People never truly stay, Mrs. Santos.  All we do is left each other.

I’m not sure what love is.  But if it exists, I gave every ounce I have to these jars.  At least it feels like that.  They’re different versions of myself, all humanity in me.  They look different from the outside, yes, but they’re all really the same inside.

Hollow.

Empty.

My life has no point now, Mrs. Santos.

I thought if I could get anyone to love these jars, these material versions of myself, then I could still have a purpose for living. But nobody did. They find it grotesque, strange, not fitting for the eyes, and they have only resonated my own thoughts, my own thoughts, Mrs. Santos.

I am unloved, and if I cannot be loved, what is the point of living?

Nobody will look for me.  You won’t have any trouble with that.  My only regret is that I cannot leave you enough money to use to dispose of my body.  Maybe you could sell the jars?  But nobody would want them, not if they belonged to a suicide case.  Funny how people think of killing themselves too often but condemn the ones who actually manage to do it.  We are all self-righteous hypocrites.  If only we support each other more.  If only.

Just please get rid of the jars for me, Mrs. Santos.  Please?  I could only kill myself once.

Again, I’m sorry it had to be you.  But there’s no one else.

I’m sorry, Mrs. Santos.

I’m sorry.

L. R.

Isolation by Catherine Carr

Isolation by Catherine Carr

8 comments
  1. I love all the artwork you’ve been including in recent posts. Very fitting. Nice work!

    • Thank you. Yes, I spent a considerable bit of time to find an artwork that would complement my writing in the past two posts. I think I’ll keep on doing that–it’s rather fun. ;)

  2. Page 28 said:

    You know artists make me worry things are too self-referential sometimes, so I hope your’s is just the normal broody gothicon type hah. Do let me know if ever otherwise.

    Well done for being up front with the story. These types seem to skitter about and hide it like some overrated twist or binge on the shock value traditionally, imo.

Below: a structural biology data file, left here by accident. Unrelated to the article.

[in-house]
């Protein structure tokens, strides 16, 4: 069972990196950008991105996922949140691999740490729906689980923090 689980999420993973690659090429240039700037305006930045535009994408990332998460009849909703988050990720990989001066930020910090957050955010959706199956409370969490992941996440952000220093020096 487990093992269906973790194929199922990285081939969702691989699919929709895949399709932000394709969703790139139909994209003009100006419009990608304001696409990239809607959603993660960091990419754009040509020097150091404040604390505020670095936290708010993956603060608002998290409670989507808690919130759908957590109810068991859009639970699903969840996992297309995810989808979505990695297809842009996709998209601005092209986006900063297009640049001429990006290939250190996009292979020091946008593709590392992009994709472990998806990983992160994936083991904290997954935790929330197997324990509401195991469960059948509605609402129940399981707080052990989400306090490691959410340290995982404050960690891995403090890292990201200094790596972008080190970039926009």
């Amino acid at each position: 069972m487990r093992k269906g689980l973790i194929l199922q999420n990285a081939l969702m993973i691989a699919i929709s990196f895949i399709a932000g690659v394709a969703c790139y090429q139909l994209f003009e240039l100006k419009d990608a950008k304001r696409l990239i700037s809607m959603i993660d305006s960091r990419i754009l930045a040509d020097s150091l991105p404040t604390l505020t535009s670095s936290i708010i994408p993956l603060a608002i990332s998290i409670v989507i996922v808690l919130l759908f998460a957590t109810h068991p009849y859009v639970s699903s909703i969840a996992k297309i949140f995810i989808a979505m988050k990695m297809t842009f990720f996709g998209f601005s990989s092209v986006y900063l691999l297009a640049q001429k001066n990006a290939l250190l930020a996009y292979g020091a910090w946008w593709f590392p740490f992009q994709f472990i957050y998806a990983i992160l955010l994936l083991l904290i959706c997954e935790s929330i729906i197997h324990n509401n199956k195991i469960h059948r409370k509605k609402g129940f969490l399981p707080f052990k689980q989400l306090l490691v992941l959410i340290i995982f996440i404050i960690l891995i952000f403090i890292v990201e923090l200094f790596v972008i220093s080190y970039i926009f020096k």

• Thank you for the concern, my “friendish friend”. This one was influenced by another rejection of a story. I find it easier to write fiction than to write what I felt as it is, in its “real life” form (although this story is much. much more tragic, brr). It seems that I am too thin-skinned to become a writer–what am I thinking?! But there are some things you just have to do or you lose yourself in some meaningless void/existence/survival.

      Again, thank you. I hope you’re not doing too bad yourself. (And doing some “healthy” obsessing now. *evil giggle*)

  3. Such a tragic story. Love the idea of the jars, that was a nice touch or maybe a tragic twist would be more apt.

    • This started as a story challenge by author Chuck Wendig. The title came from a random story generator. I originally intended to write a sci-fi farce, then something bad happened. So tada, here’s all this gloomth. Sorry for such a downer. I’m too much of a sponge for my own good, arg.

      • Don’t apologise, I thought it was great.

  4. Page 28 said:

    I’m darn healthier now thanks, though I have to throw an inquisitive look at your ambiguous giggle hah. I hear submission is insanely painful even for the best (it seems Rowling would attest at least). I can only affirm that the guy was still right to keep making his damn jars. And that if etsy is at all like wordpress (we can be genuine even here after all), maybe he should have checked it out.